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  • Open Access

ATP consumption in molecular reactions of neuronal signaling

BMC Neuroscience201415 (Suppl 1) :P179

  • Published:


  • Energy Consumption
  • Feedback Loop
  • Access Memory
  • Energy Efficiency
  • Synthetic Biology

The human brain consumes 106 times less energy than the currently fastest supper computer [1], while maintaining a comparable performance in many demanding task [2]. These energetic efficiency has been suggested to result from primitive computations on a molecular level [3]. However, while the importance of ion channels on energy efficiency has been the primary focus of research [4, 5], most computations occur at the molecular level prior to the amplification step and prior to the information transmission. We calculate the amount of energy consumed by such computations and compare their structural and functional properties. As a starting point, we chose the molecular reactions involved in long term depression and using our stochastic model [6] estimate the molecular energy consumption. To compare our feedback loop we investigate the energy consumption of millions of feedback loops in molecular signaling. For the first time we are able to go beyond the current size limit of 15 steps [7] and, using a computer cluster, detect feedback loops with hundreds of molecular reactions. We find that the number of ATPs consumed is related with size of positive feedback loop. We conclude that the energy consumed by the long term depression is only marginally above the physical limit of storing information and higher than its silicon equivalent of random access memory. Hence, this study provides the first systematic attempt to investigate the energy consumption of information-storing primitive computations and points towards energy efficient motifs for synthetic biology.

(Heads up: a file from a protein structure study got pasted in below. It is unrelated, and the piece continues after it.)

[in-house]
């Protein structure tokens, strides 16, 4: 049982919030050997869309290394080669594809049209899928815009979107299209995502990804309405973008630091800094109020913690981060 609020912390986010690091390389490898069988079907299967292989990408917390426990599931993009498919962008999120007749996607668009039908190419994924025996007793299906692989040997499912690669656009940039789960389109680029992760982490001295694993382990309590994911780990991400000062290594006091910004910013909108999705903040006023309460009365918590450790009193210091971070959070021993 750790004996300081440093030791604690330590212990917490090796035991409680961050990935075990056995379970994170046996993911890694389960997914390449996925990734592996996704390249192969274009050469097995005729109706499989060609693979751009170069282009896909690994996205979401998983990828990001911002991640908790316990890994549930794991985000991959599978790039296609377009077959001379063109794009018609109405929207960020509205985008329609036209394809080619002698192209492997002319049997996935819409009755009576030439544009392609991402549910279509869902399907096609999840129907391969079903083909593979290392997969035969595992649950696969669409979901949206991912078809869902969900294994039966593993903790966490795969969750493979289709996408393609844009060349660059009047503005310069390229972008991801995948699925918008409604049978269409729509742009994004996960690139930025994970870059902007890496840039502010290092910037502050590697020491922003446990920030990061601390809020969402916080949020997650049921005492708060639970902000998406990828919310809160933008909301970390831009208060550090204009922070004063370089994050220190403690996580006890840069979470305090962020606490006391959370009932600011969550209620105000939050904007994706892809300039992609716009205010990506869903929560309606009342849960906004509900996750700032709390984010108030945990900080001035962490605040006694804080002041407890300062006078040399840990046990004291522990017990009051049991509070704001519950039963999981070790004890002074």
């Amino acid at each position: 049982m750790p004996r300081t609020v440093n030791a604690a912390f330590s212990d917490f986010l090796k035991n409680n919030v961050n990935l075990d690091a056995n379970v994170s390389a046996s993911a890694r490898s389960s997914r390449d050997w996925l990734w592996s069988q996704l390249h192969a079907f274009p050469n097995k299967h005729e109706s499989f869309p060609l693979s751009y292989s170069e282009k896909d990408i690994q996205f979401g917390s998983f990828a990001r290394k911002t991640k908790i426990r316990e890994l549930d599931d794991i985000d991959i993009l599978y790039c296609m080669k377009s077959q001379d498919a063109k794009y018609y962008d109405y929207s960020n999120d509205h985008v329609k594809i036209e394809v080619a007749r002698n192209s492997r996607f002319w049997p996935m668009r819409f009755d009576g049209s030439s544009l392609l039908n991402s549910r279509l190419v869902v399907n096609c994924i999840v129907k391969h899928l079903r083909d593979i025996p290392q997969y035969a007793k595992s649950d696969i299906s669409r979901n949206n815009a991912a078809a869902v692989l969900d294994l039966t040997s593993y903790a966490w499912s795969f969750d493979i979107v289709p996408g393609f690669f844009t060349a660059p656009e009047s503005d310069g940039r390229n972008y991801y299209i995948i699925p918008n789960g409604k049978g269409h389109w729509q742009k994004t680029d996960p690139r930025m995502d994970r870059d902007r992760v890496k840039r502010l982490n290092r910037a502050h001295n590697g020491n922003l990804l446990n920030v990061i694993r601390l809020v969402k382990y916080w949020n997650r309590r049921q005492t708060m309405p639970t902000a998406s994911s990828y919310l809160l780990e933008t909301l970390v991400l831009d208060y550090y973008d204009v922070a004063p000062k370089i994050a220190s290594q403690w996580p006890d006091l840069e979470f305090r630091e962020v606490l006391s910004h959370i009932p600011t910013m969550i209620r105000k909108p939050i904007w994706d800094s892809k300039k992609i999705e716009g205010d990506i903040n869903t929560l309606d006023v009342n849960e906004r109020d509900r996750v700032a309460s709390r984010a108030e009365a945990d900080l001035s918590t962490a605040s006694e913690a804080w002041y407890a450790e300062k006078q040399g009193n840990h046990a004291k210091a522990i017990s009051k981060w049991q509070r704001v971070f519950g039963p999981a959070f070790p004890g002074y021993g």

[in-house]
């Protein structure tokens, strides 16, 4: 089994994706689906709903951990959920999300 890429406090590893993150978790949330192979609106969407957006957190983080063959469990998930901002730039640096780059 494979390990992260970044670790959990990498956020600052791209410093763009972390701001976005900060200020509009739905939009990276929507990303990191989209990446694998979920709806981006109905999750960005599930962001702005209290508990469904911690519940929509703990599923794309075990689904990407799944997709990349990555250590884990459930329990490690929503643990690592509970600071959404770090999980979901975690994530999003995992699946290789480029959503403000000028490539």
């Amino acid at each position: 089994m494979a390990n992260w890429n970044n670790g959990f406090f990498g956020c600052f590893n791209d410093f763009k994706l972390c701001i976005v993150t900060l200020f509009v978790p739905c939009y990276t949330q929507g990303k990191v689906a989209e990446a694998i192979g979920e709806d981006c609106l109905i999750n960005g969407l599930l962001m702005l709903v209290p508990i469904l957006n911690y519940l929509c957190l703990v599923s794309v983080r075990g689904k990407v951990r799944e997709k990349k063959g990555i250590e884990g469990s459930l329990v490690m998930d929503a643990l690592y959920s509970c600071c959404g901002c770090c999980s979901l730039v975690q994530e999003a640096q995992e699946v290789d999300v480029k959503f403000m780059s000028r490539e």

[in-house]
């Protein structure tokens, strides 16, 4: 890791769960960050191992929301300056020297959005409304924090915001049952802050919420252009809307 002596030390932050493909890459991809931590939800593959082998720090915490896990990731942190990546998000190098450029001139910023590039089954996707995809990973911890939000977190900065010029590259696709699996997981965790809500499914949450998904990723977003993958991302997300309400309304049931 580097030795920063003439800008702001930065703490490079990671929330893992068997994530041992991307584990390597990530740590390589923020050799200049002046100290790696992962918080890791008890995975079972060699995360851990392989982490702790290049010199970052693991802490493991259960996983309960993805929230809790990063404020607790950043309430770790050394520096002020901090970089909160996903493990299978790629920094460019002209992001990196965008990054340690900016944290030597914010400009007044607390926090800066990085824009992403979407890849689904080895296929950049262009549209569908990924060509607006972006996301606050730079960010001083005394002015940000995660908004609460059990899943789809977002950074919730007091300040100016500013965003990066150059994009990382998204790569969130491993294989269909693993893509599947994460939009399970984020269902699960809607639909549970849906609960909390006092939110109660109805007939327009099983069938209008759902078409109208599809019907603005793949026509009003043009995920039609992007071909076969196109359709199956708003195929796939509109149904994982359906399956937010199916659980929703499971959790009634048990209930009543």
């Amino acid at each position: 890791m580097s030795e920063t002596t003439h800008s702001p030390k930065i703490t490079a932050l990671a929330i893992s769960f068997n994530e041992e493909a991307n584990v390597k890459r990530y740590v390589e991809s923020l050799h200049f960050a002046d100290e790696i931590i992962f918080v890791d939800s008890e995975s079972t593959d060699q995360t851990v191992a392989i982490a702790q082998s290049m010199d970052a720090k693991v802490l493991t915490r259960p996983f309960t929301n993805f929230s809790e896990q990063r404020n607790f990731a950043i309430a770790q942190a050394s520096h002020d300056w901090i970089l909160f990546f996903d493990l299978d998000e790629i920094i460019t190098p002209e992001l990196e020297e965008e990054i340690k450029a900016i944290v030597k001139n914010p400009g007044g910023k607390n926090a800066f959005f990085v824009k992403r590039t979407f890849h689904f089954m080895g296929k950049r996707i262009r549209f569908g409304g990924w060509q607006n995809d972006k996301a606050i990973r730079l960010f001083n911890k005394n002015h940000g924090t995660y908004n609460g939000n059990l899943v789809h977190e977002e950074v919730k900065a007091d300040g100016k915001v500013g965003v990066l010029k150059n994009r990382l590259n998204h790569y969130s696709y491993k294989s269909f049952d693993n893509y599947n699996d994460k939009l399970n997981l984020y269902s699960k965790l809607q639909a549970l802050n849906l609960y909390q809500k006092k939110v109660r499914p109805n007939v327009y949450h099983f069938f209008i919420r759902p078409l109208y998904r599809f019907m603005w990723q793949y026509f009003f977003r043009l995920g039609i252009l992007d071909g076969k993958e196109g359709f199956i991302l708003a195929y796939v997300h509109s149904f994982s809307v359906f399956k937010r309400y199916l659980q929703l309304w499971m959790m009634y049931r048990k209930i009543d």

Both are funded by OIST GU, Japan.

Authors’ Affiliations

Okinawa Institute of Science and Technology, 1919-1 Tancha Onna-son, Okinawa 904-0495, Japan


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© Rasumov and De Schutter; licensee BioMed Central Ltd. 2014

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